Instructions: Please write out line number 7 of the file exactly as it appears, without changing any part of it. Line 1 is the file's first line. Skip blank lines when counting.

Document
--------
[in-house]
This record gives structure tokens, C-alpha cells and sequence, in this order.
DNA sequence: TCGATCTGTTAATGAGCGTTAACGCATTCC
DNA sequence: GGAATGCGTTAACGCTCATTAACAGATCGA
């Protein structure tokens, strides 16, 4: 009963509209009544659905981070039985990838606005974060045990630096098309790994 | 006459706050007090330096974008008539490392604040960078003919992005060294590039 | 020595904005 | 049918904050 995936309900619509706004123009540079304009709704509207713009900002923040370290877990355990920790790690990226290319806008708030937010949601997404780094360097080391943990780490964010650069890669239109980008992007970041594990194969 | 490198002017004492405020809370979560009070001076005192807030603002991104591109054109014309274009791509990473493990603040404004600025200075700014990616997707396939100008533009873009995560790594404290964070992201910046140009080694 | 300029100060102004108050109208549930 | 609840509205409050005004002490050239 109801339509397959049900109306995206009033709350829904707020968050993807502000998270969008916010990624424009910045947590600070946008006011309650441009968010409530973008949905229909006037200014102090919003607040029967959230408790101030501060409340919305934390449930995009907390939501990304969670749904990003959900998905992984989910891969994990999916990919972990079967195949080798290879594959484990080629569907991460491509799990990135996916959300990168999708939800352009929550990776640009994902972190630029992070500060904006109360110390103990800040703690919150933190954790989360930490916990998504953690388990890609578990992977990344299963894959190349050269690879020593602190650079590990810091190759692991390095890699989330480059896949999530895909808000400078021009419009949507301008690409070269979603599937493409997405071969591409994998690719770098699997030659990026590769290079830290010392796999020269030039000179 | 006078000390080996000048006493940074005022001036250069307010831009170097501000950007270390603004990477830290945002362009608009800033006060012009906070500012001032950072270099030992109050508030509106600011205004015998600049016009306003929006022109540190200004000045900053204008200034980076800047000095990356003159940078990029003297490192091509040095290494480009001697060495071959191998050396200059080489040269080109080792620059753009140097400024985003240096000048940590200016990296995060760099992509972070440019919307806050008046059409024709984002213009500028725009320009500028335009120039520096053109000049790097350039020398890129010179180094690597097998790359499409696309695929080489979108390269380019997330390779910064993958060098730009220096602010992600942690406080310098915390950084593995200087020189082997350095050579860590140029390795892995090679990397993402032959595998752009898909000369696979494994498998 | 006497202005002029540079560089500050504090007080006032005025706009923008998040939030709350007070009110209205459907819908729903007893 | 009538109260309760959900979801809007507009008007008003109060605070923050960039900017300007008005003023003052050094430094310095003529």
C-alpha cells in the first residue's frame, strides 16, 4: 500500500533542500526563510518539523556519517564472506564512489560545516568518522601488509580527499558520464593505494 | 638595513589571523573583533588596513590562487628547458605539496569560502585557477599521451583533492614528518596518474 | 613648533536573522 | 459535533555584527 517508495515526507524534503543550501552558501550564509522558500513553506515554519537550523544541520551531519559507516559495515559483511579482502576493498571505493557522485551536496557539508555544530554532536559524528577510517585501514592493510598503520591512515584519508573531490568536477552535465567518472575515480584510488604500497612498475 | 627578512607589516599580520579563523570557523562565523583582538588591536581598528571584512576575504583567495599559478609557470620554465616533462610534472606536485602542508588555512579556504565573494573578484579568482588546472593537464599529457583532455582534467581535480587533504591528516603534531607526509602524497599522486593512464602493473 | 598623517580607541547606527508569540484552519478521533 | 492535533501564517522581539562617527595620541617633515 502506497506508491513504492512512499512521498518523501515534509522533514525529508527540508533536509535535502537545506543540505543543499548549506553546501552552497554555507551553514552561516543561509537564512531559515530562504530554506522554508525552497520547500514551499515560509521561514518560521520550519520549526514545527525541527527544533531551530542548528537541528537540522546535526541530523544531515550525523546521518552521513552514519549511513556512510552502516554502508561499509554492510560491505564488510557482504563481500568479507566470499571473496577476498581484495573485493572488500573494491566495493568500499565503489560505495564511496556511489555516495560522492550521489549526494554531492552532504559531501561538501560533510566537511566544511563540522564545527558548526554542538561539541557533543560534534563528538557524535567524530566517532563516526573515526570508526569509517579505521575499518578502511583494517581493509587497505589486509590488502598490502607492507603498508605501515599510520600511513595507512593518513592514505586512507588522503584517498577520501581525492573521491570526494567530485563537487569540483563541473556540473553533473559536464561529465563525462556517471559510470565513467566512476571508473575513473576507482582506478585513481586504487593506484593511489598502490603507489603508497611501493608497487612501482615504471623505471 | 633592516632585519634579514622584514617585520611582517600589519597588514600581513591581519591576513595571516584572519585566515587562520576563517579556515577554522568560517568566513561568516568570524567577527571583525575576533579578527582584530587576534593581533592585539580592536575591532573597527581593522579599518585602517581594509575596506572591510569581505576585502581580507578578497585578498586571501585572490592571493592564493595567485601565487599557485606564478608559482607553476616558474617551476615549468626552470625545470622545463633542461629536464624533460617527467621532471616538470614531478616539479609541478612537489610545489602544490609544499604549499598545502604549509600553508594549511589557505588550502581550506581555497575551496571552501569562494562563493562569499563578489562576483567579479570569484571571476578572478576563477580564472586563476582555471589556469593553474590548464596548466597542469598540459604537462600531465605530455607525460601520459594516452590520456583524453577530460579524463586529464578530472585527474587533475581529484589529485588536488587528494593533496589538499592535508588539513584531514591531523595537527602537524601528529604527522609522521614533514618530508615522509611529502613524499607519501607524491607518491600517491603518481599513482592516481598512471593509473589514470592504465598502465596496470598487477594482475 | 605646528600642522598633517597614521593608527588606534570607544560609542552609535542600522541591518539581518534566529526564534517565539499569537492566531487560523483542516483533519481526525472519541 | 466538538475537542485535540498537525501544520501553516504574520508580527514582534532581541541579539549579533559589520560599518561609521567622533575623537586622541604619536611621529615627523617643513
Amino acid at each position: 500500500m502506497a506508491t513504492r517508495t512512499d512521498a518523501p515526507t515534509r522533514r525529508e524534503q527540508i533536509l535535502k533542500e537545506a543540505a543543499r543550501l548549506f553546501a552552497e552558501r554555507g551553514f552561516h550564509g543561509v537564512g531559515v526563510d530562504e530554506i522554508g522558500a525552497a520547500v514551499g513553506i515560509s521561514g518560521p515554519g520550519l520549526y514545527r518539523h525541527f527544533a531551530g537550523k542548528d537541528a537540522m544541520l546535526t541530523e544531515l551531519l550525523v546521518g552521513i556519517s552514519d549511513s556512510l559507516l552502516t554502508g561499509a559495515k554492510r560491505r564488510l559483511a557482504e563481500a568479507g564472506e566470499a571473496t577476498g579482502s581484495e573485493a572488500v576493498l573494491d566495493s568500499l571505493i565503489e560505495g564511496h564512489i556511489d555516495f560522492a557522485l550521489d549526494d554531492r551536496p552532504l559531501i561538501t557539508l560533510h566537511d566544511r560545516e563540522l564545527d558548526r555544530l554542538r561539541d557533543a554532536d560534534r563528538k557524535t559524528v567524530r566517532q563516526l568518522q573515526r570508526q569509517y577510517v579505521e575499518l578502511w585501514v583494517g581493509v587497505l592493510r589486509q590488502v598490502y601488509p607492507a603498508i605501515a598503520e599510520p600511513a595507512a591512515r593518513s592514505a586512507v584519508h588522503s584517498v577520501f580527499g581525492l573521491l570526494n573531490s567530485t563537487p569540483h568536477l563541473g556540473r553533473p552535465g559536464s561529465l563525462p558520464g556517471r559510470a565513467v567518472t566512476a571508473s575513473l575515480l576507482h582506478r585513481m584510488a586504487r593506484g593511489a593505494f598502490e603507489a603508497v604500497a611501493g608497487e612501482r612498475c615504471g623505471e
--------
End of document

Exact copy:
Amino acid at each position: 500500500m502506497a506508491t513504492r517508495t512512499d512521498a518523501p515526507t515534509r522533514r525529508e524534503q527540508i533536509l535535502k533542500e537545506a543540505a543543499r543550501l548549506f553546501a552552497e552558501r554555507g551553514f552561516h550564509g543561509v537564512g531559515v526563510d530562504e530554506i522554508g522558500a525552497a520547500v514551499g513553506i515560509s521561514g518560521p515554519g520550519l520549526y514545527r518539523h525541527f527544533a531551530g537550523k542548528d537541528a537540522m544541520l546535526t541530523e544531515l551531519l550525523v546521518g552521513i556519517s552514519d549511513s556512510l559507516l552502516t554502508g561499509a559495515k554492510r560491505r564488510l559483511a557482504e563481500a568479507g564472506e566470499a571473496t577476498g579482502s581484495e573485493a572488500v576493498l573494491d566495493s568500499l571505493i565503489e560505495g564511496h564512489i556511489d555516495f560522492a557522485l550521489d549526494d554531492r551536496p552532504l559531501i561538501t557539508l560533510h566537511d566544511r560545516e563540522l564545527d558548526r555544530l554542538r561539541d557533543a554532536d560534534r563528538k557524535t559524528v567524530r566517532q563516526l568518522q573515526r570508526q569509517y577510517v579505521e575499518l578502511w585501514v583494517g581493509v587497505l592493510r589486509q590488502v598490502y601488509p607492507a603498508i605501515a598503520e599510520p600511513a595507512a591512515r593518513s592514505a586512507v584519508h588522503s584517498v577520501f580527499g581525492l573521491l570526494n573531490s567530485t563537487p569540483h568536477l563541473g556540473r553533473p552535465g559536464s561529465l563525462p558520464g556517471r559510470a565513467v567518472t566512476a571508473s575513473l575515480l576507482h582506478r585513481m584510488a586504487r593506484g593511489a593505494f598502490e603507489a603508497v604500497a611501493g608497487e612501482r612498475c615504471g623505471e